New Year’s Eve is a Sunday. The Kavanaghs attend mass at St. Vincent’s together. Afterward, they celebrate with song, dance and a few drinks. Uncle Joe quietly watches his nephews in the revelry. He is impressed with all of them. He has put together a great team. Individuals with unique talents that when assembled together are able to do great things. This was his best year ever financially. Success is not on the cusp. It is here. He has a large chunk of the alcohol production industry, both whiskey and beer. He has many local customers in food service especially candy. He even has those folks selling cures for headaches, backaches, baldness etc. The patent medicine business which is called quackery today. He has the steamships and all the general copper work that he started doing in 1866. Joe has plenty to do and an amazing team to do it. He is unconcerned about the winter this year.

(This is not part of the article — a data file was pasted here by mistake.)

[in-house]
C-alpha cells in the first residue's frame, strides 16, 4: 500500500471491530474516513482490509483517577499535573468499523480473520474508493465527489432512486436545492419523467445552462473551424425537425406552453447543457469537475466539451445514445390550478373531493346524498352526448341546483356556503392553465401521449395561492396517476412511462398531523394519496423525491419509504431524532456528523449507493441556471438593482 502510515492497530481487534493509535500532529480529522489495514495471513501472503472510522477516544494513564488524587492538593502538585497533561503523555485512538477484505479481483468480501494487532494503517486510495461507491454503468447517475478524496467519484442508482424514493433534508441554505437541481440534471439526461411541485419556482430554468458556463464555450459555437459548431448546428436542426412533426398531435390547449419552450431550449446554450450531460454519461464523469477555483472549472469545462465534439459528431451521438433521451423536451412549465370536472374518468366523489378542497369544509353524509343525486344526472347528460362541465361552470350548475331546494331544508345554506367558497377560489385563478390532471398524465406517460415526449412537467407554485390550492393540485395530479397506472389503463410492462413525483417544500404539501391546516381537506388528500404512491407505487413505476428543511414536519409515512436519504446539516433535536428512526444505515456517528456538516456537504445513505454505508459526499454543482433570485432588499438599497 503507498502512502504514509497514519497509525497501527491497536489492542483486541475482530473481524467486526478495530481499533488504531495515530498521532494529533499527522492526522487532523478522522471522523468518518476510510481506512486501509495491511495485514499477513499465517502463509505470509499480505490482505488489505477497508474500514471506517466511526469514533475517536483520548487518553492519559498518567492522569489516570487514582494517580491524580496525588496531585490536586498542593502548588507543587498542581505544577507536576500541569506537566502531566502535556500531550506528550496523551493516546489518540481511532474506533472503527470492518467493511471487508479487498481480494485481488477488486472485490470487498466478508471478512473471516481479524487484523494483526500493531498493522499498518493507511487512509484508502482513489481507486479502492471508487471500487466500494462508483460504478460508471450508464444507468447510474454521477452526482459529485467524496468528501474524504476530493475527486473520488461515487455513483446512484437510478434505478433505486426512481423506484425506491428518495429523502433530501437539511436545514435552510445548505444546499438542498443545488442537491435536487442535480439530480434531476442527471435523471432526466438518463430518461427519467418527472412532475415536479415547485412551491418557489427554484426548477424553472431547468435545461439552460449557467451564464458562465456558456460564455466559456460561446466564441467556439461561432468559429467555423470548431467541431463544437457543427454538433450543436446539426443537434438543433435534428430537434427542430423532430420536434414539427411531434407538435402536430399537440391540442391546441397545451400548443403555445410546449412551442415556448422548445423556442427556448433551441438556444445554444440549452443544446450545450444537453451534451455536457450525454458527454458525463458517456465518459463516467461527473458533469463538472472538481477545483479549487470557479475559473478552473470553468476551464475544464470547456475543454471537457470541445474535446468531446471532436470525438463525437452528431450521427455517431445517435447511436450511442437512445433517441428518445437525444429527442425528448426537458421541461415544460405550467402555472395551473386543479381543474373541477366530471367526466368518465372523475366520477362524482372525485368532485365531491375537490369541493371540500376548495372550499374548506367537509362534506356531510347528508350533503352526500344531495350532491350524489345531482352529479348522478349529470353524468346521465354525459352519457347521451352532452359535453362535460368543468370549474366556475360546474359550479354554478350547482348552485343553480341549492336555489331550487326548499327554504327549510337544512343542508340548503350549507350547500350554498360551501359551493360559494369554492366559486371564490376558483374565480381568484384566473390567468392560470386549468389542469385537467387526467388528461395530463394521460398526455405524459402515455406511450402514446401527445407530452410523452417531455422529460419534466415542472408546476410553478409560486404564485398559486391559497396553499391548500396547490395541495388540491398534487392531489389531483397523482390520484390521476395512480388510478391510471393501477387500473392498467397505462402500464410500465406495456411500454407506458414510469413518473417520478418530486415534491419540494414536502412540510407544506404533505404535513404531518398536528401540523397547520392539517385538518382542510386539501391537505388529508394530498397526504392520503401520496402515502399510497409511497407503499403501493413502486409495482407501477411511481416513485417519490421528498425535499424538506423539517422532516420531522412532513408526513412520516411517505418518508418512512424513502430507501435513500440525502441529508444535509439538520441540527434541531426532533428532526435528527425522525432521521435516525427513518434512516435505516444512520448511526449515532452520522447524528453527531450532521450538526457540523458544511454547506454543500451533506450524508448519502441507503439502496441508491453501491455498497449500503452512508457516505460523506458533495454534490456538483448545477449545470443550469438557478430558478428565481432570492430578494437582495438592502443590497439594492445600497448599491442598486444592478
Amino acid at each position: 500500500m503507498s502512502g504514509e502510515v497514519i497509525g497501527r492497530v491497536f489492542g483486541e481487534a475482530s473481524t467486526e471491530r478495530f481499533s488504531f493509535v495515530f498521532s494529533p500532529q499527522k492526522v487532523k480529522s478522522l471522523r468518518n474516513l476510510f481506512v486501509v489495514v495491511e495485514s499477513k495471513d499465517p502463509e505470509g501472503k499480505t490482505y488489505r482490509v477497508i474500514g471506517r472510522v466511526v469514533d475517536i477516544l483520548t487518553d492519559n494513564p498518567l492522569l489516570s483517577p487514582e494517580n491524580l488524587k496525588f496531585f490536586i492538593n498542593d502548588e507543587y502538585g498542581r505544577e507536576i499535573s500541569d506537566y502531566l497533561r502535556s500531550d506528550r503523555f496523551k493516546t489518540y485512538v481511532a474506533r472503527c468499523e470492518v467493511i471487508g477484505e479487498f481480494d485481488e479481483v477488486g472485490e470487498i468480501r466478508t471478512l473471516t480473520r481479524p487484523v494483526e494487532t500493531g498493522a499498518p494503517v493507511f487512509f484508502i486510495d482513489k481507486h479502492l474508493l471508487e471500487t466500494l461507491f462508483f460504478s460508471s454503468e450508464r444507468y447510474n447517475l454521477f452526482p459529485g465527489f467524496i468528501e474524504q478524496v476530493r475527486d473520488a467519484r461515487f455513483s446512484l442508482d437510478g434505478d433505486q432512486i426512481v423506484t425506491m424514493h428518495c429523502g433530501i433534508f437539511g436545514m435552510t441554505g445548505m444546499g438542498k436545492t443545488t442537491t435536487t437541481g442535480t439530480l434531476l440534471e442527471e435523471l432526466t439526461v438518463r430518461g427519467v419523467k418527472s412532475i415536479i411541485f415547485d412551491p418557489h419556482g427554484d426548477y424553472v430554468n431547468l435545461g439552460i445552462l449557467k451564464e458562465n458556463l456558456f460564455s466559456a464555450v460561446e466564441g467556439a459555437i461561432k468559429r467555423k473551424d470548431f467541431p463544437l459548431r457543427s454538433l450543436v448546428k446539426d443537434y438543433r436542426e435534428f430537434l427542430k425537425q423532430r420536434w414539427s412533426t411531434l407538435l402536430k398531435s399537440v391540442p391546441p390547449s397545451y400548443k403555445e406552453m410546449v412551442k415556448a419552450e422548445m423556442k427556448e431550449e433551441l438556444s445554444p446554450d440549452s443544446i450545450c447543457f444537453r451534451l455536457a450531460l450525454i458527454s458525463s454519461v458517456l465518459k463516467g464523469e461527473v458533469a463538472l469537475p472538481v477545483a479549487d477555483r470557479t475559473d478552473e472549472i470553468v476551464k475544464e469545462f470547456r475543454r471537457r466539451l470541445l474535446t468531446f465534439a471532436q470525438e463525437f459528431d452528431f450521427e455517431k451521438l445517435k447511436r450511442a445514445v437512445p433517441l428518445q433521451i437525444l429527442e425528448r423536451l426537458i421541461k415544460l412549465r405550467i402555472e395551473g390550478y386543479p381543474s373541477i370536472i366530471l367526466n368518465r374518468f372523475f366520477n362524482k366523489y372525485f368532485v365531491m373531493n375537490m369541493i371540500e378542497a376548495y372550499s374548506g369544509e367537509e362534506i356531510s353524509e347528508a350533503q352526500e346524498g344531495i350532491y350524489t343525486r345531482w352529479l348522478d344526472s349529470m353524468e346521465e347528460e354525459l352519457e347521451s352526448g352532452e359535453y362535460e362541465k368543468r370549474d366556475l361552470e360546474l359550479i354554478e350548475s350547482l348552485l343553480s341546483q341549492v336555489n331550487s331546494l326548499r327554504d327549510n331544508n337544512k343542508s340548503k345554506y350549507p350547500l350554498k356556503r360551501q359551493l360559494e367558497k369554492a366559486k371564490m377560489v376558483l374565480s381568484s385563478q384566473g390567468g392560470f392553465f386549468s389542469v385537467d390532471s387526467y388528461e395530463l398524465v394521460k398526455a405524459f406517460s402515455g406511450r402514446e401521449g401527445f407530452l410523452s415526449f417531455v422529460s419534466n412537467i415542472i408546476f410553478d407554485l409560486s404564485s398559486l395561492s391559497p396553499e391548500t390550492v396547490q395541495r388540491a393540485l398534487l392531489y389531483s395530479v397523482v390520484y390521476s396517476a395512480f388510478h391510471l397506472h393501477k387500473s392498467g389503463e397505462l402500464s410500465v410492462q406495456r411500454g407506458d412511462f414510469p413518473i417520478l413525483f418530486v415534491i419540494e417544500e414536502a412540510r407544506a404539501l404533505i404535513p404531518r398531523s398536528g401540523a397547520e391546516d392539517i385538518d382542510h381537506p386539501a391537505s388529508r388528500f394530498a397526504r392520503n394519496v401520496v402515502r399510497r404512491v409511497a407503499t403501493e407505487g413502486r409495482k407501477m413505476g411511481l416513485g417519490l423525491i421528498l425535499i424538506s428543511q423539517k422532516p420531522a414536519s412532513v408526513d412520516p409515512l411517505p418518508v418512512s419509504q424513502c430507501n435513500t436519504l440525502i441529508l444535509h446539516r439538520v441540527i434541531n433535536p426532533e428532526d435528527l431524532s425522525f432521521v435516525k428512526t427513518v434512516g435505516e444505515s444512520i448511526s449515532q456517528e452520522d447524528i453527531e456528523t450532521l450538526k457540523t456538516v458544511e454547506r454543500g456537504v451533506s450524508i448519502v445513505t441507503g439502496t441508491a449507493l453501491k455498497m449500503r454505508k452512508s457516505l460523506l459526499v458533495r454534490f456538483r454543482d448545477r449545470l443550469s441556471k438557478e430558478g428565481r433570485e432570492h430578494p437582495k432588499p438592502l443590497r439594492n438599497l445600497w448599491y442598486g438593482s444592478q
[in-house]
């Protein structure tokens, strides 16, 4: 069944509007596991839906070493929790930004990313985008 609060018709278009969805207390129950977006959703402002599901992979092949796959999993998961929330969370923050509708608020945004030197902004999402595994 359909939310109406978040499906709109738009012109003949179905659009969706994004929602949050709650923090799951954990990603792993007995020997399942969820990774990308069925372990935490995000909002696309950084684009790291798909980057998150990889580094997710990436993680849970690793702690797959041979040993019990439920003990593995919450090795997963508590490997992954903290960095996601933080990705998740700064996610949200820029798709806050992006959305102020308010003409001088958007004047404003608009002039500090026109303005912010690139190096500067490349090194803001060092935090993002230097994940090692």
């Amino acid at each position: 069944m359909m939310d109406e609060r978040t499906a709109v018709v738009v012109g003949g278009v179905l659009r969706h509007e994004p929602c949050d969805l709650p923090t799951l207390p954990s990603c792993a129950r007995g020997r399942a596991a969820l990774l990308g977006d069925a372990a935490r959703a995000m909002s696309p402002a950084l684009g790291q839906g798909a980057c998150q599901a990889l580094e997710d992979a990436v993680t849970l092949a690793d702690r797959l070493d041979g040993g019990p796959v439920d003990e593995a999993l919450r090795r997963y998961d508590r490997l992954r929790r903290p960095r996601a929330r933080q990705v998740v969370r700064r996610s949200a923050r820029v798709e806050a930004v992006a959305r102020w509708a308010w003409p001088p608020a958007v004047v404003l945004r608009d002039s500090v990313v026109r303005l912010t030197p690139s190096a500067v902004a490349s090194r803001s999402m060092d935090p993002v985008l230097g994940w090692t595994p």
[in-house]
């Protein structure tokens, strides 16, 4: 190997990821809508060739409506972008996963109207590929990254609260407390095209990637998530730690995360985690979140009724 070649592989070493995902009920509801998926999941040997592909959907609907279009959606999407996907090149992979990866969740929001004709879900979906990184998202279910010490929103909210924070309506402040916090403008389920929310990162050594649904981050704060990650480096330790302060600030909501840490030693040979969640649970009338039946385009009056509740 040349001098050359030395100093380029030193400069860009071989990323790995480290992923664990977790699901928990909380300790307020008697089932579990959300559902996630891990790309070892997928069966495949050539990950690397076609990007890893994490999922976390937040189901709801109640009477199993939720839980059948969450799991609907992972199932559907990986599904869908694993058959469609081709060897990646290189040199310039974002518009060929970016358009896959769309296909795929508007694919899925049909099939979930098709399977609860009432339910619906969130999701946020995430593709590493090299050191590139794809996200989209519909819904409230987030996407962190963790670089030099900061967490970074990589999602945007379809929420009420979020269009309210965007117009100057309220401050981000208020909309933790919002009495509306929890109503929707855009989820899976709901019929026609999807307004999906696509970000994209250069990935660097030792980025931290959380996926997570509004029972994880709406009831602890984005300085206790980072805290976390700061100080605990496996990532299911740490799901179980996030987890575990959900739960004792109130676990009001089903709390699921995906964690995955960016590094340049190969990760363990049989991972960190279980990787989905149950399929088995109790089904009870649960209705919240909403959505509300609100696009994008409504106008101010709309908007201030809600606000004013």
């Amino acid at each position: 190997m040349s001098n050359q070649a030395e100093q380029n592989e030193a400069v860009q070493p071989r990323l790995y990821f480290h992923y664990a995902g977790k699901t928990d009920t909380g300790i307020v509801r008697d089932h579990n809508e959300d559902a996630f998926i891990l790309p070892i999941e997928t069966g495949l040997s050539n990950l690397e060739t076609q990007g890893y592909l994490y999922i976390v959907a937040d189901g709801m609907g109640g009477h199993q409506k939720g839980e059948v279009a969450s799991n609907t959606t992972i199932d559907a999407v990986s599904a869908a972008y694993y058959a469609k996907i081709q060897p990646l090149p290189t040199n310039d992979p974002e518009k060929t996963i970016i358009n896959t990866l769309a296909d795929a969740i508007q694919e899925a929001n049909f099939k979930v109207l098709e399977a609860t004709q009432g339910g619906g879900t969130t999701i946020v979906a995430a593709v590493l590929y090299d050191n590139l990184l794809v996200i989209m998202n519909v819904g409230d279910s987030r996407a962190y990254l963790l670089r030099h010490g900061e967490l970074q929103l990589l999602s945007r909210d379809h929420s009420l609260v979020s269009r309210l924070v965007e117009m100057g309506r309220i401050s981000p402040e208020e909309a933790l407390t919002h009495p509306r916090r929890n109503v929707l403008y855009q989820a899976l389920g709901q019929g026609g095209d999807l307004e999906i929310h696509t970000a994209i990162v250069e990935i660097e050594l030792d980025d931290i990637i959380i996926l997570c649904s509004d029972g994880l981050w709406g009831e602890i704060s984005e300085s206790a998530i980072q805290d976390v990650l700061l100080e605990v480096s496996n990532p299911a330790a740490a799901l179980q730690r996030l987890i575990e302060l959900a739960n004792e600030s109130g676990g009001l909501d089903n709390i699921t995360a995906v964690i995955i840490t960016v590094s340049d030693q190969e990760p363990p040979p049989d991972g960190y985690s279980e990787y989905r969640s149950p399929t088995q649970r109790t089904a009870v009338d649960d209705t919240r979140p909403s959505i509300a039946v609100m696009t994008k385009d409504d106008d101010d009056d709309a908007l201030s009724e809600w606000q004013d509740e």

William McKinley is the President of the United States. The Philippine-American War begins. After defeating Spain, the Philippine Islands were ceded to the U. S. Hostilities with locals began quickly. Voting machine are approved by Congress for Federal Elections. Henry Bliss becomes the first American killed by a motor vehicle in use. The Bronx Zoo opens. Vice-President Garret Hobart dies in office. Gold is discovered in Nome, Alaska. Al Capone, Duke Ellington, Ernest Hemingway, James Cagney and Humphrey Bogart are born.
There remain 45 states in the Union.